The bottom line to this story is that the Eurogroup doesn't have a working plan in place to deal with bankrupt banks. It's a dangerous situation. And the bottom line for Cyprus is even worse: capital is leaving the country. The draconian capital controls have restored a sense of calm to a disorderly situation but businesses don't have working capital. And nobody is talking about how to rebuild the economy.
Here are some of the other news headlines out of Europe:
New York Times: "Unemployment in Euro Zone Reaches a Record High"WSJ: "Sixth Quarter of Contraction Looms for Euro Zone">Der Spiegel: "Shredded Social Safety Net: European Austerity Costing Lives"WSJ: "Spain Says Budget Gap Is Wider Than Reported"WSJ: "Italy Unable to Form Government"New York Times: "Debt Rising in Europe"

So, while the US stock market hits another record high, the Eurozone is hitting a depression.  Washington seems determined to follow in Europe's footsteps. We've already had a couple of rounds of austerity ourselves -- in the last deficit deal, and now in the "sequester" cuts.  The president and the Republicans both employ pro-austerity rhetoric which argues that deficits are our biggest problem. They just disagree about where and how it should be imposed.

A Manhattan federal judge, Sidney Stein, has signaled he will not rubber-stamp Citigroup's proposed $590 million settlement of a shareholder lawsuit accusing it of hiding tens of billions of dollars of toxic mortgage assets. The judge asked lawyers for the bank and its shareholders to address several issues at an April 8 fairness hearing, including requested legal fees and expenses of roughly $100 million, and the absence of payments by former Citigroup executives.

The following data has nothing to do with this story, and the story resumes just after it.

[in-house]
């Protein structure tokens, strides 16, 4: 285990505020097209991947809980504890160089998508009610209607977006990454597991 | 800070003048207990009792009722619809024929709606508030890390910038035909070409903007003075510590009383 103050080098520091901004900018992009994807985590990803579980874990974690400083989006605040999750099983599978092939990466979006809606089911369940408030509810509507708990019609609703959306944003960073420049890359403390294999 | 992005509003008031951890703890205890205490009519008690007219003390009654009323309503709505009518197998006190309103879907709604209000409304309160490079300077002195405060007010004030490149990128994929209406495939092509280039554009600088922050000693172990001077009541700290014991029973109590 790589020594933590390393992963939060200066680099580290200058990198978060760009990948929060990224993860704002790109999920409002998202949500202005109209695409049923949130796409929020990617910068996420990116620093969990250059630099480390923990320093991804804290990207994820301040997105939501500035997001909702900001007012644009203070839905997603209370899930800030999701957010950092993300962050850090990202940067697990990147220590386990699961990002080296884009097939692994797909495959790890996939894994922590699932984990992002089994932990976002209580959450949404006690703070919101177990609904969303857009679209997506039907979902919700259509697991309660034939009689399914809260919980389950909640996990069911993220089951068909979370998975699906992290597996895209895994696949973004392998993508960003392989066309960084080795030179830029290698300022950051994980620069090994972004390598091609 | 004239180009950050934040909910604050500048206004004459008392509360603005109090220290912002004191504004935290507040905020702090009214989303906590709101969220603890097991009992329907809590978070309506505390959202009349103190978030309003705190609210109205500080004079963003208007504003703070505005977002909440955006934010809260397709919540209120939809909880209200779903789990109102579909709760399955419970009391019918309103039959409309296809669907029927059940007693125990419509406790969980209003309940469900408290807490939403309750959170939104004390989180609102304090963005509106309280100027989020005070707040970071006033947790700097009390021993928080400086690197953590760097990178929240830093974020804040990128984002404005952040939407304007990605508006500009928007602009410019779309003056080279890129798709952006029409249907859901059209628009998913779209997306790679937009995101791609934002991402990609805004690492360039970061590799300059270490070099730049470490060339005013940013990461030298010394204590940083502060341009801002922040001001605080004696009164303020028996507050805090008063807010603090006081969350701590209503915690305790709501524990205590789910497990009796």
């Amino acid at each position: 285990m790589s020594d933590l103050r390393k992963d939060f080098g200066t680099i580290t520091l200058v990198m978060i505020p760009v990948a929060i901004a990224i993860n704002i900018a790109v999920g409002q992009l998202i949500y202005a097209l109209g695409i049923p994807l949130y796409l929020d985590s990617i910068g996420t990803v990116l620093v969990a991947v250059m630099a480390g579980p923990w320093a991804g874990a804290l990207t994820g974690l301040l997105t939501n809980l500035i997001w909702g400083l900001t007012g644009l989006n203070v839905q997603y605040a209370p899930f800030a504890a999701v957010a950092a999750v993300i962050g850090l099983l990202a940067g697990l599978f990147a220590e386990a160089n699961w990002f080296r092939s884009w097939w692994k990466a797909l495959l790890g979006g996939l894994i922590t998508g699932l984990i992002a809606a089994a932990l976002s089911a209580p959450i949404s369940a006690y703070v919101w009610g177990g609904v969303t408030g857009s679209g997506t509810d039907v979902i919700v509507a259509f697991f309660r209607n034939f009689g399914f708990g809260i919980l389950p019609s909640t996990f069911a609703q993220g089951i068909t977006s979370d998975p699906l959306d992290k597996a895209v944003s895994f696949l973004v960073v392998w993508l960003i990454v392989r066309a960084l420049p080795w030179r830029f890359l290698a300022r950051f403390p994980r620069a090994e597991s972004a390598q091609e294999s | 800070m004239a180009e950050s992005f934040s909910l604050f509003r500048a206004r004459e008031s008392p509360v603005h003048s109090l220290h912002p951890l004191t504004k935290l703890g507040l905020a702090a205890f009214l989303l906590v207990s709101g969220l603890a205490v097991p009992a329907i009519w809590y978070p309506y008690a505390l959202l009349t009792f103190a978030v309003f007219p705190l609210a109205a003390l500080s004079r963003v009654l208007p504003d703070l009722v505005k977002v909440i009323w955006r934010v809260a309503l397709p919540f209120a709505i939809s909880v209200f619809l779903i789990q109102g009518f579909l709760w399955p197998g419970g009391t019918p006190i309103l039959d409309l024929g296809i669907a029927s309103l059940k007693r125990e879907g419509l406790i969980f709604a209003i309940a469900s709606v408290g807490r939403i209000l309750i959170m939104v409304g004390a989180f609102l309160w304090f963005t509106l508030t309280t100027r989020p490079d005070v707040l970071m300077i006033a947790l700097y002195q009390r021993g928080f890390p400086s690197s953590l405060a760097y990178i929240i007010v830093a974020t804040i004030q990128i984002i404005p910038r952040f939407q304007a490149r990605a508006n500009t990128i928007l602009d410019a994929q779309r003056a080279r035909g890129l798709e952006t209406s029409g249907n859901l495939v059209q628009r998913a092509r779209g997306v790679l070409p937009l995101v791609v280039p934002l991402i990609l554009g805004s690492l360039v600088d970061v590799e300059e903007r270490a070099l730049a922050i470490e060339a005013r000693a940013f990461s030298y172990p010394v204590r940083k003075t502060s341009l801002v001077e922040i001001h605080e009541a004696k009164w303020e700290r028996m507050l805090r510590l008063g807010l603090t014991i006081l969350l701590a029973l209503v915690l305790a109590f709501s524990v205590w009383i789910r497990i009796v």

The $590 million settlement resolved claims by Citigroup shareholders from February 26, 2007 to April 18, 2008 that the bank failed in those years to properly write down risky debt, often backed by subprime mortgages, and concealed the risks. The shareholder settlement is separate from a $730 million accord with bondholders last month.

Now, you may remember another federal appeals court judge in New York, Jed Rakoff, rejected a $285 million settlement between Citigroup and the SEC over the alleged defrauding of investors. Judge Rakoff thought the settlement was letting Citigroup off too easy. Last week, District Judge Victor Marrero in Manhattan cited that case (the Rakoff case) in delaying a decision to approve the SEC's $602 million insider trading settlement with a unit of Steven Cohen's hedge fund SAC Capital Advisors. Maybe there is a trend developing. When the regulators continue to let the banksters slide with nothing more than a slap on the wrist, well after a while, it's just unacceptable.